Sam’s Silent Pain
The following is a case study for a child served through JPA counseling. Sam began treatment with JPA Therapist Ms. K last fall. Described as a creative and smart fourth grader, he was recommended for services by the school due to failing his classes, having difficulty with peers and being disrespectful to adults. Previously Sam was diagnosed with Oppositional Defiant Disorder. He was unable to control his momentary impulses and temper tantrums. It was clear that Sam was heading down a destructive path that was not going to end well — unless he received the help he needed.
Prior to meeting with Sam, Ms. K talked with his mother. Ms. Norton described a horrific family history of domestic violence, gang involvement, and sexual abuse. Sam’s father left the home when Sam was young, but when he stayed with them periodically, he was verbally and physically abusive to Ms. Norton. Parents like Ms. Norton who have experienced such trauma in their own lives understandably face difficulties in meeting the emotional needs of their own child.
When Ms. K first started seeing Sam he acted cordial, polite and respectful — nothing like the way his mother and teachers described him. While not overly friendly, Sam came each week eager to play and draw. However, soon Ms. K began to see a change. Sam began expressing himself differently in their relationship and eventually stopped talking. At this point, Sam communicated only by using hand gestures and occasionally writing notes to Ms. K.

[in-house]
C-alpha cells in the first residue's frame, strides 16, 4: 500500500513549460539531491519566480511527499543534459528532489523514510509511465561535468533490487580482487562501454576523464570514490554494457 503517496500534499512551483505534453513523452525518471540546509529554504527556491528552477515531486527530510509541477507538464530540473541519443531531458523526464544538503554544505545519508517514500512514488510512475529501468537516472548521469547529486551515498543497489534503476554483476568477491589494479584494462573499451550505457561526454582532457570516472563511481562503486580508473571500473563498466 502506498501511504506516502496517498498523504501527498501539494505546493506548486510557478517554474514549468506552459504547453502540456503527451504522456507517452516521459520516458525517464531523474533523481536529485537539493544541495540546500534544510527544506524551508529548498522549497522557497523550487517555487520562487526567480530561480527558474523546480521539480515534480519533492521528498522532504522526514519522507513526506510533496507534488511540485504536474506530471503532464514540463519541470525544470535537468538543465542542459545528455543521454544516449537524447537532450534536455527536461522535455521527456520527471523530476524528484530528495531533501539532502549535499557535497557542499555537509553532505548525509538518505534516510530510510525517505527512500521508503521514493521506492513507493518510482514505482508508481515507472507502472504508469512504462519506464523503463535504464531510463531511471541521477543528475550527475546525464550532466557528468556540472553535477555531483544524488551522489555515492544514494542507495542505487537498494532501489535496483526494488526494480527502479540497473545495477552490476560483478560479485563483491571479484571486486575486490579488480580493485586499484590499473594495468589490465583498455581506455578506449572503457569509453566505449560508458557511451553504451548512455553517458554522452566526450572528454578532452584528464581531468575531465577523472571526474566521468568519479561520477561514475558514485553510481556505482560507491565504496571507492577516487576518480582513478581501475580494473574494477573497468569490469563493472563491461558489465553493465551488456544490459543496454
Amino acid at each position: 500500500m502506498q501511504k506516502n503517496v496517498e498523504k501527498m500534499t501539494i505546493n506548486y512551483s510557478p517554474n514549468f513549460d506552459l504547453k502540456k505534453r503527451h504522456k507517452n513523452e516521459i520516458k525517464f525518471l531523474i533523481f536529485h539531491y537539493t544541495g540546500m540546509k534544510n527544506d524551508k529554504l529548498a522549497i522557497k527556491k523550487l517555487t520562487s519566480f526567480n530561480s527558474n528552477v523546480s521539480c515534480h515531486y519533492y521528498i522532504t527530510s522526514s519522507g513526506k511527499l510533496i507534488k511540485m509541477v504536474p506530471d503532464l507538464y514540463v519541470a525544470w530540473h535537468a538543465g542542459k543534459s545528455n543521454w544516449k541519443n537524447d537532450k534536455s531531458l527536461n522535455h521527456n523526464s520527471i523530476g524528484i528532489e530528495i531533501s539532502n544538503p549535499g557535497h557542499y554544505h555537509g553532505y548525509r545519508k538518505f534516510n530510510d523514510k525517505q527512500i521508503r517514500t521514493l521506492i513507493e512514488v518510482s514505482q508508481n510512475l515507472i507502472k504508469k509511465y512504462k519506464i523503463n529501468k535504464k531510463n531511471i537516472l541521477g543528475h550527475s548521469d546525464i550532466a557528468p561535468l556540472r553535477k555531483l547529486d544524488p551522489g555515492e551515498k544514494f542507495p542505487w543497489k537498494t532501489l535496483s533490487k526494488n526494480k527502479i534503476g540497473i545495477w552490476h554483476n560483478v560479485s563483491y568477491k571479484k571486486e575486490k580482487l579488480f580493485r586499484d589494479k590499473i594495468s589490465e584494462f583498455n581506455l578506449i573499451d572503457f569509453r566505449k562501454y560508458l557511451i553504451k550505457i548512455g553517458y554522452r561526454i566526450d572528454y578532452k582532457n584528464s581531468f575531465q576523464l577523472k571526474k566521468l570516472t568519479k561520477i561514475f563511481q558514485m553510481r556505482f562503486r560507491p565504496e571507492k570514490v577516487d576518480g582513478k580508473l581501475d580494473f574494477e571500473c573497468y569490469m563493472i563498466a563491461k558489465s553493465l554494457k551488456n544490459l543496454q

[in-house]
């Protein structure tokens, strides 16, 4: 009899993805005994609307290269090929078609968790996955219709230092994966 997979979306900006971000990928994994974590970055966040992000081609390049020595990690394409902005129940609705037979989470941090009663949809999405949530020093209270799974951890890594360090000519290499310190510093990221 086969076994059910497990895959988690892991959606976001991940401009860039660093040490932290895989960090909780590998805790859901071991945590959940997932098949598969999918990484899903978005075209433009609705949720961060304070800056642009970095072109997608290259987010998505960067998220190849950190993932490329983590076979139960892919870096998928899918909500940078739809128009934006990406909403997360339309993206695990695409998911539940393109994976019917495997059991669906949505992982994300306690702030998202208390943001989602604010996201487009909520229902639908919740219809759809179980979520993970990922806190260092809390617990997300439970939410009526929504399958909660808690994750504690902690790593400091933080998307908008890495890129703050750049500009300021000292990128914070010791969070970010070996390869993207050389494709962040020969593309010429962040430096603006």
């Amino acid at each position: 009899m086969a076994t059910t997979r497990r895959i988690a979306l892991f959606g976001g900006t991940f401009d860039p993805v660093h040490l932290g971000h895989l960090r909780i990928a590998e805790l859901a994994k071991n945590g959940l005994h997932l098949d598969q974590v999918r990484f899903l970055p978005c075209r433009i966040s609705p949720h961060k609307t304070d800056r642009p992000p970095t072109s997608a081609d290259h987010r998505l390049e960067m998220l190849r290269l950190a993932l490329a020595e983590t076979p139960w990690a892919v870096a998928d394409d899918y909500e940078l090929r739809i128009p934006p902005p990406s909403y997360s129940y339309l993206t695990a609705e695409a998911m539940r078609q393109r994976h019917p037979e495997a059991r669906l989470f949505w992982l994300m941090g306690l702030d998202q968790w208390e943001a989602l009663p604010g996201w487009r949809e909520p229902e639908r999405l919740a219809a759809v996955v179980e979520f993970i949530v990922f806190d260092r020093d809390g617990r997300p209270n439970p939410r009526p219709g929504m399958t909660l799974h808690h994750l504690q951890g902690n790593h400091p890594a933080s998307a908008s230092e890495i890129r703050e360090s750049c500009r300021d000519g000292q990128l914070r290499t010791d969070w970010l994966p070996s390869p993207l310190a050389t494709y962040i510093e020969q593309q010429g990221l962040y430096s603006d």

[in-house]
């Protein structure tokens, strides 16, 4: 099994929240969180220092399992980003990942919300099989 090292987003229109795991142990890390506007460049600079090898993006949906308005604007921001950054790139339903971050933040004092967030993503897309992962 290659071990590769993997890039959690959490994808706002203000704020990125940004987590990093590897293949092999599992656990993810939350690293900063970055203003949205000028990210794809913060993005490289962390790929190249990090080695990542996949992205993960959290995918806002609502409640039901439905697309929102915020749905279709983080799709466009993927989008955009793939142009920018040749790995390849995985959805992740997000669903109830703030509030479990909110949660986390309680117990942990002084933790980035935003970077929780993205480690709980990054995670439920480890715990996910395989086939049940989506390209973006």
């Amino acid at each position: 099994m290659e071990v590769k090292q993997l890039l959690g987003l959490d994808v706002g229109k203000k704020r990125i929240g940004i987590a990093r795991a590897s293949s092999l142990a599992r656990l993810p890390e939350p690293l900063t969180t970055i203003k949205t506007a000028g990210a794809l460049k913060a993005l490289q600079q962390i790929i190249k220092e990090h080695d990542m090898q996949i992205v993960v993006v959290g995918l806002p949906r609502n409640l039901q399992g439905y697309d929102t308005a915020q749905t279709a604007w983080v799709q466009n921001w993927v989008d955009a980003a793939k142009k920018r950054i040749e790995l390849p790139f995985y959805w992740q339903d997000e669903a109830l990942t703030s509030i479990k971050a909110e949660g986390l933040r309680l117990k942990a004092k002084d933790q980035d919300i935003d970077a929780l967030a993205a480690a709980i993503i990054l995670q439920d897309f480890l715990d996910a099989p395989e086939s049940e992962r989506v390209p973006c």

Instead of pushing Sam to talk about his feelings, Ms. K allowed Sam to express himself through play. One of his favorite games was Sorry. Ms. K realized that playing the game was a way that Sam felt comfortable expressing himself. Through playing the game, Sam was able to show Ms. K about the lack of control he experienced and his profound feelings of anger and frustration. Being behind in the game was extremely upsetting to Sam, which was understandable given the trauma he had experienced. Sam would make it so he always won. Instead of telling him not to cheat, Ms. K focused on his feelings. She began to say out loud some of the things Sam seemed to be experiencing, thereby giving voice to his feelings.
As Sam started to express his feelings in the context of the trusting relationship he developed with Ms. K, he began to feel better and do better in school and at home. His mother and teachers both noted that Sam was no longer angry and hostile. While he would have the occasional tantrum, they said that he was better able to express his feelings and move on. By the end of the year, his teacher noted that Sam had raised his grades, was no longer taunting teachers, and was getting along better with classmates.
Through play therapy, Sam had been able to convey the pain and frustration that plagued him to a skilled and understanding JPA therapist. No longer did Sam need to store his angry feelings away, only to be released by way of exploding at a teacher or throwing away his homework. Thanks to JPA’s positive intervention, the hostility that Sam once experienced was finally released.